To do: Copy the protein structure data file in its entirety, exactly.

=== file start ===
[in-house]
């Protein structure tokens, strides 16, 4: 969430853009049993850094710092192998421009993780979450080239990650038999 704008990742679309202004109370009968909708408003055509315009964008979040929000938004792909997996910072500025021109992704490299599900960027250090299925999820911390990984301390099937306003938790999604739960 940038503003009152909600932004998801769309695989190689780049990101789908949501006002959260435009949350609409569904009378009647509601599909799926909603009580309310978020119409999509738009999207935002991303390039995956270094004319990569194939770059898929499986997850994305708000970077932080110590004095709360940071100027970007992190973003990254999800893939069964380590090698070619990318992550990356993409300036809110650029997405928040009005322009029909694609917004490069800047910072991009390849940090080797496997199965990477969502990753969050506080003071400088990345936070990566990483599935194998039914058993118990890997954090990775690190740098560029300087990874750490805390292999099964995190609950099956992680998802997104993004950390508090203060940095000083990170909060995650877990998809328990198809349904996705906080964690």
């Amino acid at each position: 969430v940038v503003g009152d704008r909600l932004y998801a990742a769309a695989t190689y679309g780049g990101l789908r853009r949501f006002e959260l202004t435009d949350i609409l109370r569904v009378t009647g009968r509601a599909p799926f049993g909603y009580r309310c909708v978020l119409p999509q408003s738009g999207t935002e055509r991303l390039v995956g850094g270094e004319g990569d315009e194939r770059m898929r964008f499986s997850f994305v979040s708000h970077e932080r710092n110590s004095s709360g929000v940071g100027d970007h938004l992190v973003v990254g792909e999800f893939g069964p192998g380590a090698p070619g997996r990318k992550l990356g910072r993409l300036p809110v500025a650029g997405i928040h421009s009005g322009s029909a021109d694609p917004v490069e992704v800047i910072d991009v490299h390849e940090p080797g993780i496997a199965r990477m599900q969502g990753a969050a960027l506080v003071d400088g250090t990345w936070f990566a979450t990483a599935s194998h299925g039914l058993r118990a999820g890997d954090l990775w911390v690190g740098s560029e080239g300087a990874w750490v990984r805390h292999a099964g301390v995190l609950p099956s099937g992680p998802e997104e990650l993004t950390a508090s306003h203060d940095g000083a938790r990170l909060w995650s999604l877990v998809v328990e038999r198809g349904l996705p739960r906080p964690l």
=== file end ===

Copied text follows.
[in-house]
């Protein structure tokens, strides 16, 4: 969430853009049993850094710092192998421009993780979450080239990650038999 704008990742679309202004109370009968909708408003055509315009964008979040929000938004792909997996910072500025021109992704490299599900960027250090299925999820911390990984301390099937306003938790999604739960 940038503003009152909600932004998801769309695989190689780049990101789908949501006002959260435009949350609409569904009378009647509601599909799926909603009580309310978020119409999509738009999207935002991303390039995956270094004319990569194939770059898929499986997850994305708000970077932080110590004095709360940071100027970007992190973003990254999800893939069964380590090698070619990318992550990356993409300036809110650029997405928040009005322009029909694609917004490069800047910072991009390849940090080797496997199965990477969502990753969050506080003071400088990345936070990566990483599935194998039914058993118990890997954090990775690190740098560029300087990874750490805390292999099964995190609950099956992680998802997104993004950390508090203060940095000083990170909060995650877990998809328990198809349904996705906080964690």
């Amino acid at each position: 969430v940038v503003g009152d704008r909600l932004y998801a990742a769309a695989t190689y679309g780049g990101l789908r853009r949501f006002e959260l202004t435009d949350i609409l109370r569904v009378t009647g009968r509601a599909p799926f049993g909603y009580r309310c909708v978020l119409p999509q408003s738009g999207t935002e055509r991303l390039v995956g850094g270094e004319g990569d315009e194939r770059m898929r964008f499986s997850f994305v979040s708000h970077e932080r710092n110590s004095s709360g929000v940071g100027d970007h938004l992190v973003v990254g792909e999800f893939g069964p192998g380590a090698p070619g997996r990318k992550l990356g910072r993409l300036p809110v500025a650029g997405i928040h421009s009005g322009s029909a021109d694609p917004v490069e992704v800047i910072d991009v490299h390849e940090p080797g993780i496997a199965r990477m599900q969502g990753a969050a960027l506080v003071d400088g250090t990345w936070f990566a979450t990483a599935s194998h299925g039914l058993r118990a999820g890997d954090l990775w911390v690190g740098s560029e080239g300087a990874w750490v990984r805390h292999a099964g301390v995190l609950p099956s099937g992680p998802e997104e990650l993004t950390a508090s306003h203060d940095g000083a938790r990170l909060w995650s999604l877990v998809v328990e038999r198809g349904l996705p739960r906080p964690l």